The First Nuclear Reactor Lived Under Some Bleachers by a Football Field
Happy birthday to Chicago Pile-1. Rest in peace.
On Nov. 16, 1942, engineers began work on the world's first nuclear reactor, which was then known as an "atomic pile." Chicago Pile-1 was a relatively simple affair devised at the University of Chicago under the supervision of the great physicist Enrico Fermi and brought to life in a makeshift lab underneath the stands of Stagg Field. Crews worked night and day to construct what Fermi described as a "a crude pile of black bricks and wooden timbers." It lead to a successful nuclear reaction only weeks later.
Chicago Pile-1 was of course part of the Manhattan Project. Civilian nuclear power in 1942 would have been a non-sequitur.
Fermi was selling CP-1 a bit short. The reactor was a neat arrangement of uranium pellets and graphite bricks. The uranium served as the fuel by emitting neutrons that might go on to collide with the nuclei of other uranium atoms within the pile, which would cause a fission reaction and lead to the release of more neutrons, and these would in turn go on to induce more, secondary reactions. The graphite, meanwhile, served to slow the neutrons down, thus making collisions more likely.
The pile had no cooling system, nor did it offer bystanders any protection from radiation. The reaction could be controlled using rods made of cadmium and indium that, when inserted into the reactor, would absorb free neutrons, thus making fission reactions less likely. They would still be up against many bricks of black graphite all working toward the opposite effect.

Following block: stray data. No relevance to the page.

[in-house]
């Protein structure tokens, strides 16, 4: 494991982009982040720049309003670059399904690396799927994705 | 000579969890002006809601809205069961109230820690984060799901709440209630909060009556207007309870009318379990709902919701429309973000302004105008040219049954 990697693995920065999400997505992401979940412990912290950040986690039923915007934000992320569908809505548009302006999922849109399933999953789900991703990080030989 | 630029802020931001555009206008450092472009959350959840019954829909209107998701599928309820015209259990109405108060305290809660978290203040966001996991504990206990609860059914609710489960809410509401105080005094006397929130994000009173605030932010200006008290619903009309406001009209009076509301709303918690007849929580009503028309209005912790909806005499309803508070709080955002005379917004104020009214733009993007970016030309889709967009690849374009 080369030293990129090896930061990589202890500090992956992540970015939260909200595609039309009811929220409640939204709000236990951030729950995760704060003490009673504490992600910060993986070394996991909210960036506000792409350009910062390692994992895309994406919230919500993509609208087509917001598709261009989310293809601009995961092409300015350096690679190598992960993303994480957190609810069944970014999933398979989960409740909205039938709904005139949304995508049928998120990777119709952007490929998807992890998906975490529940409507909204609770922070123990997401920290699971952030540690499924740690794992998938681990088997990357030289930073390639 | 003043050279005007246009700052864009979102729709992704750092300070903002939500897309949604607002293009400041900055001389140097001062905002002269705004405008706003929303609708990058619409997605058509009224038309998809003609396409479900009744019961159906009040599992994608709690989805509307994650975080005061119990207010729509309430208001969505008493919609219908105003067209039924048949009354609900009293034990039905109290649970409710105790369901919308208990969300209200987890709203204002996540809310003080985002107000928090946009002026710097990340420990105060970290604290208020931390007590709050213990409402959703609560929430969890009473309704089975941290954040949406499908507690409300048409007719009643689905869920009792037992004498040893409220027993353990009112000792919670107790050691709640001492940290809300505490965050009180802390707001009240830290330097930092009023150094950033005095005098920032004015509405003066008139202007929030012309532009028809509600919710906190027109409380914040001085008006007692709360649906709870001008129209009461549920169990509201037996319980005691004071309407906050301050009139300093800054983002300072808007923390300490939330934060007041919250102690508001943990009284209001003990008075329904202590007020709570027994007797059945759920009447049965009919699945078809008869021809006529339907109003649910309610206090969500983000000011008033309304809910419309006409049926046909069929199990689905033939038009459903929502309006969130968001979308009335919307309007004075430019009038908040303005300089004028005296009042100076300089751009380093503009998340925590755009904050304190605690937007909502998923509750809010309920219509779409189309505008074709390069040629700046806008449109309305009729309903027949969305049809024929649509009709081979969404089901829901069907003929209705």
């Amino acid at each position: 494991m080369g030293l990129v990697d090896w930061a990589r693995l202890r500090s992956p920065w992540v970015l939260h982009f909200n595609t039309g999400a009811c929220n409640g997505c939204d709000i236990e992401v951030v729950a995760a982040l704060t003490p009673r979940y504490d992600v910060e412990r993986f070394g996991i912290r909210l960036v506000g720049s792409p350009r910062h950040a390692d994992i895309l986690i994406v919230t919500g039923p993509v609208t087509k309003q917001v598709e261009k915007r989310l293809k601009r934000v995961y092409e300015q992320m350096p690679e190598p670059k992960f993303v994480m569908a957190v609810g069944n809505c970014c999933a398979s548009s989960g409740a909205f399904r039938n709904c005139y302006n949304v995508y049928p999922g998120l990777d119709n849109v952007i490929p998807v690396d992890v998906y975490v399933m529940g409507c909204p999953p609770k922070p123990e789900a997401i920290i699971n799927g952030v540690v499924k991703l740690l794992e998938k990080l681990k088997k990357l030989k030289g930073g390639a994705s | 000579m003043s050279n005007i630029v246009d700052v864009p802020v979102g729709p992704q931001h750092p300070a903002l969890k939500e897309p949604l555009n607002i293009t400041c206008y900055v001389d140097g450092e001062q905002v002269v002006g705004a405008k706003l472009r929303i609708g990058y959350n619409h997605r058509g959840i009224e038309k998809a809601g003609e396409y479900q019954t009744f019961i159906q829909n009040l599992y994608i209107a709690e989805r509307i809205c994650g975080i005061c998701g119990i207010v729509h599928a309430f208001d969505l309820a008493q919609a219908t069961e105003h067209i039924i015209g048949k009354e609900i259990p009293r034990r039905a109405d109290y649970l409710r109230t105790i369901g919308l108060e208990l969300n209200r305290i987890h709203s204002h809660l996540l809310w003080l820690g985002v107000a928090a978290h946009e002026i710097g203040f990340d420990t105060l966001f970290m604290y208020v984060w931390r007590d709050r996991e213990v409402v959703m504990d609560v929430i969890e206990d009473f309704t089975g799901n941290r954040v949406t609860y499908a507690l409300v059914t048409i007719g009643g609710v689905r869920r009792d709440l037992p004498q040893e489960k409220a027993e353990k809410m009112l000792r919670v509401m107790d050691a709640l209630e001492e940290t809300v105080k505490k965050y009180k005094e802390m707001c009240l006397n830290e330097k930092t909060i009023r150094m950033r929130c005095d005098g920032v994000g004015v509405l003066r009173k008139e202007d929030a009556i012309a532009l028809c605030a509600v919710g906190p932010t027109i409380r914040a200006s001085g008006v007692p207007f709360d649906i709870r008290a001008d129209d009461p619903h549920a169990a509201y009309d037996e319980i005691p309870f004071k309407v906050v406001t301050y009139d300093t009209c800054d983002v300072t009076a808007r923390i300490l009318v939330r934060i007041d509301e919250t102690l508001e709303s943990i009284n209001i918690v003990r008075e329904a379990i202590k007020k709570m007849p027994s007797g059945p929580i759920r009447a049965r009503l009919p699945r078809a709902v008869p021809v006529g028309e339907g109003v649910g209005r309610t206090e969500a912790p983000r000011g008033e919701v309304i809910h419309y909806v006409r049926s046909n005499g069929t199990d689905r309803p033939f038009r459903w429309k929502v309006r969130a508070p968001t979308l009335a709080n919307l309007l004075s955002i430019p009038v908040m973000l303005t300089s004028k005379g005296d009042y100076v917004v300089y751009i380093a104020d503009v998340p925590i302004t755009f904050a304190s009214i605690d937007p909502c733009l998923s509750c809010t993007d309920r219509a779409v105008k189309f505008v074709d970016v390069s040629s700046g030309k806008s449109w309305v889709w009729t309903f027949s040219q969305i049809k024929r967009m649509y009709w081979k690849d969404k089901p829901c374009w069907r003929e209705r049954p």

"Fermi had convinced Arthur Compton that his calculations were reliable enough to rule out a runaway chain reaction or an explosion," explains a Department of Energy history of the event. "But, as the official historians of the Atomic Energy Commission later noted, the 'gamble' remained in conducting 'a possibly catastrophic experiment in one of the most densely populated areas of the nation!'"
Between Nov. 16 and Dec. 1 the pile grew brick by brick. Workers took 12 hour shifts and, due to the graphite dust smeared everywhere, came to resemble coal miners. On the first, tests revealed that the pile was almost ready for action. The next day, after a steady six hours of reactions, CP-1 went critical. The reaction was self-sustaining.
In January, the reactor was moved to a more reasonable location in Illinois' Red Gate Woods, at the site of what would become Argonne National Laboratory. It received an upgrade in the form of a protective radiation shield and was renamed Chicago Pile-2. Not much later it was buried where it stood, obsolete.